The both occupy a place in space called the Lagrange point L2 — where a probe can usefully hover, little disturbed by stray signals from home and without having to use much fuel to keep it in position.

Herschel will investigate light with wavelengths of 55-670 μm and the satellite will look back to the early universe to see galaxy formations that are invisible to the likes of the Hubble Space Telescope because of gas and dust.

Larger areas of the Milky Way will now be surveyed by Herschel so look out for more cool images soon.

The 2008 Ig Nobel award

By Michael Banks

Maybe physicists are not doing enough research that “first makes people laugh, then think”.

Last night was the annual bash at Harvard University for the Ig Nobel awards, which are given by the humour magazine The Annals of Improbable Research and celebrates research that “cannot, or should not, be repeated”.

Each year the awards have an overall theme. Last year it was redundancy, and in 2007 it was, bizarrely, chickens which involved keynote speaker Doug Zonker repeating the word “chicken” for two minutes.

This year’s theme was risk and mathematician Benoît Mandelbrot gave a keynote address. But fitting in with the eccentricity of the event, every winner of an award had only 60 seconds to give a speech before an eight-year-old girl went up to that stage saying she was ‘bored’.

This year’s ‘physics’ prize went to three anthropologists: Katherine Whitcome from the University of Cincinnati, Daniel Lieberman from Harvard University and Liza Shapiro from the University of Texas won the award for determining why pregnant women do not tip over.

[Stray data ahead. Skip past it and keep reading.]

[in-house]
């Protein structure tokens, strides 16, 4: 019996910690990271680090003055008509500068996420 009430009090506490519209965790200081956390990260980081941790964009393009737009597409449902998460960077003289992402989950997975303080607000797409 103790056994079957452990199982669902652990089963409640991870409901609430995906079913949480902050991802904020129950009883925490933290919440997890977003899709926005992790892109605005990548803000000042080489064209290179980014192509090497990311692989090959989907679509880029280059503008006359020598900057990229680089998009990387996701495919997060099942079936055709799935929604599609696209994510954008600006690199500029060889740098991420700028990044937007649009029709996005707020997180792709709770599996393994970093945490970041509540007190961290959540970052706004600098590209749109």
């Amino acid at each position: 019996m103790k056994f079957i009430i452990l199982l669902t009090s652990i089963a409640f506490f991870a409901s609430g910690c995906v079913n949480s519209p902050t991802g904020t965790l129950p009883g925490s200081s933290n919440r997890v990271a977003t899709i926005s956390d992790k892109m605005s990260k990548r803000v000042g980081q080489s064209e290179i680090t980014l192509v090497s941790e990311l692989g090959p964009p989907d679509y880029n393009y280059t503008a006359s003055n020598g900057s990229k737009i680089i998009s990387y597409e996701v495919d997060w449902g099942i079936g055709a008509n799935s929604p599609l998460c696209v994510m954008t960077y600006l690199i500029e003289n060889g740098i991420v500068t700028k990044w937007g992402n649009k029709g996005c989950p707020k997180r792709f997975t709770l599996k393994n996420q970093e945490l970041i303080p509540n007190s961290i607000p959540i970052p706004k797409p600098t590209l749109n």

The work, published in Nature, found a difference in the spines of women and men, which allowed a pregnant woman to lean backward and counterbalance the weight of the developing fetus.

I didn’t find the work particularly hilarious and probably represents rather bona fide research.

The chemistry prize lived up more to the suggestion of making you laugh then think. This year’s prize went to Javier Morales, Miguel Apátiga, and Victor M. Castaño at the Universidad Nacional Autónoma de México, for creating diamond films from tequila.

Other 2009 winners include Gideon Gono, governor of Zimbabwe’s Reserve Bank, who won the prize for mathematics for “giving people a simple, everyday way to cope with a wide range of numbers”. Gono ordered bank notes in Zimbabwe to be printed with denominations ranging from one cent to one hundred trillion dollars.

Catherine Douglas and Peter Rowlinson from Newcastle University’s school of agriculture were awarded the veterinary medicine prize for discovering that giving cows names increases their milk yield compared to unnamed cows.

The last few years have seen rather dubious awards given for physics. Last year was for understanding why knots form spontaneously in lengths of “agitated” string, while in 2007 the prize was won for the “physics of wrinkling” — providing insight into why drapes hang a certain way.

It was much better when the prize for physics was given for such things as levitating frogs, calculating that beer froth decays exponentially and finding the best way to dunk a biscuit in a cup of tea.